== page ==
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Millennial Investors: Killing It At Retirement, Not So Much With The Stock Market

Millennials are frequently criticized for their lack of financial stability, although such criticism is, for the most part, undeserved. Not only did this generation come of age during a crushing financial crisis, they are also weighed down by more student loan debt than any other generation has ever had.

They’re not the lazy, entitled generation that so many paint them to be. They’ve experienced challenges unlike any other generation has had to endure, and they’re proving their resilience in overcoming these tremendous challenges, even though it has meant making sacrifices like foregoing buying cars and homes and delaying moving out of mom and dad’s house.

However, one area that Millennials admittedly need some improvement financially is in investing. Given the financial challenges that Millennials face, many of them simply aren’t investing at all: 80% aren’t invested in the stock market, according to a recent Harris poll. Many of the respondents in the survey (41%) reported that they’re not investing because they don’t have enough money. However, misconceptions about how much they’d need to get started might be the actual problem: 38% thought you need at least $1,000, although the more accurate minimum starting investment amount is closer to $500. It also seems that Millennials have a pretty significant knowledge gap: the overwhelming majority of respondents to the Schroder’s survey said they believe they understand investing better than the average investor, although only 32% could correctly identify what an investment company does.

Millennials’ expectations when it comes to investing are also not exactly realistic. They expect higher returns than other generations —they reported expecting a 10.2% minimum return annually, compared to 8.4% for investors age 36 and older. Millennials are also more likely to invest short-term, which is not always the best method depending upon the type of investment.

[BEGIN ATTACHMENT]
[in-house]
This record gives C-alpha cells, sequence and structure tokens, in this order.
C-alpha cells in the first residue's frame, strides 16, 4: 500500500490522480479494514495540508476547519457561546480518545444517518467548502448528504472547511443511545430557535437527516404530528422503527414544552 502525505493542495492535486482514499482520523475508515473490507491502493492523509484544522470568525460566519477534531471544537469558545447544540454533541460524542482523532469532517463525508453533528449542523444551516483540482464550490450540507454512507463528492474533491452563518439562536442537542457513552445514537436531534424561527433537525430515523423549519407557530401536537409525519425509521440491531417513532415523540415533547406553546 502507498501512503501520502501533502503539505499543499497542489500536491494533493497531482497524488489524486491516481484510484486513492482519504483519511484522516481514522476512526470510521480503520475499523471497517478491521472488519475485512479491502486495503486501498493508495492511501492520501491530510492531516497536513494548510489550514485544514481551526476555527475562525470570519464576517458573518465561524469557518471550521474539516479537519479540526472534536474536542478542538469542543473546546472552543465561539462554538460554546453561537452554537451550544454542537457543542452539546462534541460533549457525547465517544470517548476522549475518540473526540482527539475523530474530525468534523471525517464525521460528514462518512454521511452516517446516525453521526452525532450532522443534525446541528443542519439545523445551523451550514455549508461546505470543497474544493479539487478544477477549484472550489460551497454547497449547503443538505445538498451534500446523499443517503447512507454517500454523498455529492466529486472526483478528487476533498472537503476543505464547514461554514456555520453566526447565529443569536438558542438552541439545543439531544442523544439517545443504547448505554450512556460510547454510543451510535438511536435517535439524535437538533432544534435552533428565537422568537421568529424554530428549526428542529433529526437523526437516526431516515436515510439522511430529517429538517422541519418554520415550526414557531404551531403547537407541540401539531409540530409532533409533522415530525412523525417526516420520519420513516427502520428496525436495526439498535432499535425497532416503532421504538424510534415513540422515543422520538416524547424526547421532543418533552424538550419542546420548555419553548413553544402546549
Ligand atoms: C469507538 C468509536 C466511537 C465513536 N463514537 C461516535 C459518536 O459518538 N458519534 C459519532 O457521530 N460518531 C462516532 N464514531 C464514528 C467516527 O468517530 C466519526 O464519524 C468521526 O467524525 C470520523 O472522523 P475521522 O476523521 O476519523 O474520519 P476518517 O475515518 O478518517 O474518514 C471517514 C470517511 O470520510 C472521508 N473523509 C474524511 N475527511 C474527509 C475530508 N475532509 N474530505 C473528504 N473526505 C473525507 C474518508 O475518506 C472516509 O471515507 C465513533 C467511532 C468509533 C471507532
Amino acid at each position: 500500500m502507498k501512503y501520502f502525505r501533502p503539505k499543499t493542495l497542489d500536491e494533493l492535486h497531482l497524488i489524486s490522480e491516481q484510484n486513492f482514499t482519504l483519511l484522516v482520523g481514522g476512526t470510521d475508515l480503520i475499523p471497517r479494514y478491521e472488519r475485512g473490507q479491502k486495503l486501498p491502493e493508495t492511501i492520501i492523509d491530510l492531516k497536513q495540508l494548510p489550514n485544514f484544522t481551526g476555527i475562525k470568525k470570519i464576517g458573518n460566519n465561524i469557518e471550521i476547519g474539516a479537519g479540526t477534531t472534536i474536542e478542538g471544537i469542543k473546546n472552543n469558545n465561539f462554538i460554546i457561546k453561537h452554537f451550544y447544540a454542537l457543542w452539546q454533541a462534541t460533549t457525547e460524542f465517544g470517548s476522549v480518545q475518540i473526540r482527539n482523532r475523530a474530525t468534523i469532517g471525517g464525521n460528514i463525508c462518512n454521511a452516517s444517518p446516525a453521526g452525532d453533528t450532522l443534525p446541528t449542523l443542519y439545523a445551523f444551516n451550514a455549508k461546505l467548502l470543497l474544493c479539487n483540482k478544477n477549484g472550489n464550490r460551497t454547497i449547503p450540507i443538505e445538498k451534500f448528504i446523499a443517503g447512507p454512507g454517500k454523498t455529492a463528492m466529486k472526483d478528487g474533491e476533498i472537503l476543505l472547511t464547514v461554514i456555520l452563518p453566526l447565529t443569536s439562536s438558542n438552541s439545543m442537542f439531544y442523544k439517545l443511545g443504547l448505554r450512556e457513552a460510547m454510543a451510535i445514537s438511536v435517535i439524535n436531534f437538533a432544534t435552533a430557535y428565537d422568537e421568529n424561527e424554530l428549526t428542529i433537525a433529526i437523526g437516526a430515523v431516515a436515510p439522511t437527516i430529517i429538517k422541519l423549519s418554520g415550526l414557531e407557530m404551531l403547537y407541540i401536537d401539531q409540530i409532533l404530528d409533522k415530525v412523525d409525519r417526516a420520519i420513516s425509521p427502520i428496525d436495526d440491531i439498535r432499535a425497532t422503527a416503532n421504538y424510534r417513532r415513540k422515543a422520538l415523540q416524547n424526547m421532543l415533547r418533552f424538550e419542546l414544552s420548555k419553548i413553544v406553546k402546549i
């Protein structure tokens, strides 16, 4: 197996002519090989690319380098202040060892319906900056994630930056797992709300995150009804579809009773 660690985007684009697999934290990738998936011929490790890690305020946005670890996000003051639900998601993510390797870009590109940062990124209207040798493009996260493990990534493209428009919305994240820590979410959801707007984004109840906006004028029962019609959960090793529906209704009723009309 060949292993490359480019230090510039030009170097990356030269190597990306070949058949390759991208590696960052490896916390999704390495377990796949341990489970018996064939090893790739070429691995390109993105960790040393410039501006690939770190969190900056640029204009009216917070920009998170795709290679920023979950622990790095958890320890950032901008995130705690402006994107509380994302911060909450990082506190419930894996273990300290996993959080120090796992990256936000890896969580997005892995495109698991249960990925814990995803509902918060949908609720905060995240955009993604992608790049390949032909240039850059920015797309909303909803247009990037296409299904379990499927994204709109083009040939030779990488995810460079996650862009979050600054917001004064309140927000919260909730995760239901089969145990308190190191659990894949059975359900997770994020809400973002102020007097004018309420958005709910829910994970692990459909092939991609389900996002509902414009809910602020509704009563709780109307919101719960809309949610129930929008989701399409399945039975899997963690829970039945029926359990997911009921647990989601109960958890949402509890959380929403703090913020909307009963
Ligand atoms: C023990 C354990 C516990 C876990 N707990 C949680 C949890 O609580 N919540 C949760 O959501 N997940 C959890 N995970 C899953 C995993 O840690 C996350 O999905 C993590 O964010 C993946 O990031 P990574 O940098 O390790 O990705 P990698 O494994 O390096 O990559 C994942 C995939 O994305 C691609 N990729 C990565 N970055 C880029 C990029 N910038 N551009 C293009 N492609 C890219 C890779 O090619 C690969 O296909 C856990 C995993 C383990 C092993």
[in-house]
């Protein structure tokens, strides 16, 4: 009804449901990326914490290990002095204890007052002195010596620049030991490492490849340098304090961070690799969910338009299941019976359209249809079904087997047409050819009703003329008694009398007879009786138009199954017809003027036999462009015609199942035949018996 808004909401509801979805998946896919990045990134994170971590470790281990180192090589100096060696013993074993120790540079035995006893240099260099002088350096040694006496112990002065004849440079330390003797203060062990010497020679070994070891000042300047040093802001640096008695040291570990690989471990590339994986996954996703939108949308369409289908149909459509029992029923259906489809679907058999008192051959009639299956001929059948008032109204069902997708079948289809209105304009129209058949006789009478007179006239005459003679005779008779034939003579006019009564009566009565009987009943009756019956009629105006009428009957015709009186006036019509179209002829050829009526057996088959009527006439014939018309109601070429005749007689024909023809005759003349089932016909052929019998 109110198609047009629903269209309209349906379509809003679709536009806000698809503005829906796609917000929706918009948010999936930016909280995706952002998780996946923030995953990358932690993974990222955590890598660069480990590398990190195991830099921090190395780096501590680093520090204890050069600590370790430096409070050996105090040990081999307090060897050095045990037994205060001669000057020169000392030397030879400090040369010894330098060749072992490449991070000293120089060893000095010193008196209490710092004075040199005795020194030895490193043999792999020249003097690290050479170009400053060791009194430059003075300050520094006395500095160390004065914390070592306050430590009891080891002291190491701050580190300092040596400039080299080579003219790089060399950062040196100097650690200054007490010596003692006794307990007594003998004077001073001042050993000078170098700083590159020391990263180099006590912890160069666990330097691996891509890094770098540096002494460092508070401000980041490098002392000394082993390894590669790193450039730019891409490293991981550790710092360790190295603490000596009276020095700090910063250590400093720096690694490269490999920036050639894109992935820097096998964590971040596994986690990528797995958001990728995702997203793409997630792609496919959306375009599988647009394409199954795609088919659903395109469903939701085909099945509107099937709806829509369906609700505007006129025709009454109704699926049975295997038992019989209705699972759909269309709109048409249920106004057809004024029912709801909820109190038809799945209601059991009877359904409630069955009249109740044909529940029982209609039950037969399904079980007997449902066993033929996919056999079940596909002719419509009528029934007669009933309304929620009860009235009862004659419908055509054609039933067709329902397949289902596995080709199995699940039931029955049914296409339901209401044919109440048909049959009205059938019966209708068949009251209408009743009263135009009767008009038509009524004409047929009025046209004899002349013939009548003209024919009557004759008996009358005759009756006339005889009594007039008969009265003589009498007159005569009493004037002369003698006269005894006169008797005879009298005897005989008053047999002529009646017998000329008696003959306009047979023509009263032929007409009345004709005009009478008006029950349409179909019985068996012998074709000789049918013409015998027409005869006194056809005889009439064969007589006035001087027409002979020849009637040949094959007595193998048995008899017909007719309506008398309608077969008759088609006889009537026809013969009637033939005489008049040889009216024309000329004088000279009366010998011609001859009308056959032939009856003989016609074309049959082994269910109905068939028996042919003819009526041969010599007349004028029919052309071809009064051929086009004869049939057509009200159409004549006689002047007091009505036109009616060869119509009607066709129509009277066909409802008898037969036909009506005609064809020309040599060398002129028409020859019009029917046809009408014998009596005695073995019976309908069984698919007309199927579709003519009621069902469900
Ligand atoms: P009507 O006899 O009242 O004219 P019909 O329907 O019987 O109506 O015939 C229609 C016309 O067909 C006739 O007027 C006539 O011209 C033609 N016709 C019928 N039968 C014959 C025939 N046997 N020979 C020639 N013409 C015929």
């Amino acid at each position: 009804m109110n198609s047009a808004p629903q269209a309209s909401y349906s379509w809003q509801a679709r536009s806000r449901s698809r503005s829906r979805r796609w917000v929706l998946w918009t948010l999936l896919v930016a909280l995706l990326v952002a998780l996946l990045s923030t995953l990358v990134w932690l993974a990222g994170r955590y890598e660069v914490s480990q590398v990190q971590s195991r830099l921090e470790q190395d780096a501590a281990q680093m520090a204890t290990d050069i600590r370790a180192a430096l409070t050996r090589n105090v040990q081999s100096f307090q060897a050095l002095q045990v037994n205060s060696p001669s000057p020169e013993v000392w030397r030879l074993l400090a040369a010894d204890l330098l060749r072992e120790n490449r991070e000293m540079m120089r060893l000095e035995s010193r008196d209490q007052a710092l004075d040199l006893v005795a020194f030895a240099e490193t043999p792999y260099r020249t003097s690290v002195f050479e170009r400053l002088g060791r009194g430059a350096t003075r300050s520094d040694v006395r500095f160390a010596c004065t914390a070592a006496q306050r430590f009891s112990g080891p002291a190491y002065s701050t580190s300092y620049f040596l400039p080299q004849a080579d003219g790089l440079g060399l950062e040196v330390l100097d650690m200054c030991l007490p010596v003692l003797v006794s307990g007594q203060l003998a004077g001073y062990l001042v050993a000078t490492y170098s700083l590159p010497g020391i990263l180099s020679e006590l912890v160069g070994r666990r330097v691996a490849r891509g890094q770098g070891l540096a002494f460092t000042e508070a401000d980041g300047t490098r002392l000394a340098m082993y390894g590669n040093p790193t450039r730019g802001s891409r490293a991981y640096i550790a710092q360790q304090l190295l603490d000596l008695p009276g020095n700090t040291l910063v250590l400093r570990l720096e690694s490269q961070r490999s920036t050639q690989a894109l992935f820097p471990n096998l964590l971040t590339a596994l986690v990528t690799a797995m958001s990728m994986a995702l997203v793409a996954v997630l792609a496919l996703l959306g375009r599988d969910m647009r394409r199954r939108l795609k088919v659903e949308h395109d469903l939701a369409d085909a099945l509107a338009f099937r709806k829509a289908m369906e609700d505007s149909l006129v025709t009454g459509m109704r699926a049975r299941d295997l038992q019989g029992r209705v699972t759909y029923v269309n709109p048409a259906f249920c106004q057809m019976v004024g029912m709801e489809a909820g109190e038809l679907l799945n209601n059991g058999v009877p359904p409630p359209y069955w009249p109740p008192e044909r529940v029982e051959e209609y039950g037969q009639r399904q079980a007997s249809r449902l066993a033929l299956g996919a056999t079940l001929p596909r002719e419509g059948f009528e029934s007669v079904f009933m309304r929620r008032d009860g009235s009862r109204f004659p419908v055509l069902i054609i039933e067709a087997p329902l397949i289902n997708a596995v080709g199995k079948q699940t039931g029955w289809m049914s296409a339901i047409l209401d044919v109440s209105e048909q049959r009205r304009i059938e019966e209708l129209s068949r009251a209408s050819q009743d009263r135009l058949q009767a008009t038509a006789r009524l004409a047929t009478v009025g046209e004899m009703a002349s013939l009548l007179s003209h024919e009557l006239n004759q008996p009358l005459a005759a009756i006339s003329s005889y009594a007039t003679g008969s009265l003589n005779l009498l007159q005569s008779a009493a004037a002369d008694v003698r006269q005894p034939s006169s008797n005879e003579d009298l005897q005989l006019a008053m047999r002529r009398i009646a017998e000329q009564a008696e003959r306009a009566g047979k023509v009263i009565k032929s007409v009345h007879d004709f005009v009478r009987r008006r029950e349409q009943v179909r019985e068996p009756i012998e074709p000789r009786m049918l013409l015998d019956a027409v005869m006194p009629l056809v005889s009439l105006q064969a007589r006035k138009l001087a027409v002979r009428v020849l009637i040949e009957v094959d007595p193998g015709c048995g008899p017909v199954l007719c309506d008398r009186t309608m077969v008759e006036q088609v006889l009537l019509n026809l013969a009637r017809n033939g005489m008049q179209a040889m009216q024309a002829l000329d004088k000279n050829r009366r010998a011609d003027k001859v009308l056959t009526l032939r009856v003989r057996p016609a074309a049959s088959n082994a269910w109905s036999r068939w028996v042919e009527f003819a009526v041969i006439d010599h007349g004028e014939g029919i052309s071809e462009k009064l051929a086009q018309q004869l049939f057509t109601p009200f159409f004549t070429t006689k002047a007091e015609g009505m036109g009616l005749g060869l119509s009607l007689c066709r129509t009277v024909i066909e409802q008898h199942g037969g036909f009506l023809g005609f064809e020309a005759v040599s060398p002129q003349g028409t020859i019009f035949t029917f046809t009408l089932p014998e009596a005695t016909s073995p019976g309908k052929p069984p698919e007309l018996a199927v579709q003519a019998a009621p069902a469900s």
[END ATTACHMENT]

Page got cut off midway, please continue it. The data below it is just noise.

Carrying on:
Despite Millennials’ overconfidence and steep expectations regarding investments, the vast majority (around 94%) said they want to learn more about investing. And there are plenty of resources out there. Schroder’s offers a free IncomeIQ evaluation on their website. The Motley Fool has a wide array of legit resources. Financial advisors are also incredibly helpful, although they’re not free, a likely reason that many Millennials say they would like to speak to an investment advisor, but few have actually engaged in doing so.

There is one area that Millennials are investing well: retirement. With 401ks widely available and so many employers that have automatic enrollment, more young people are saving for retirement compared to 10 years ago. Millennials have apparently taken heed of how unprepared much of the Baby Boomers generation has been for retirement—a solid indication that, given the right tools, resources, and knowledge, Millennials are committed to achieving financial stability and not making the same mistakes their parents did.

…They’re not such a lost generation after all.

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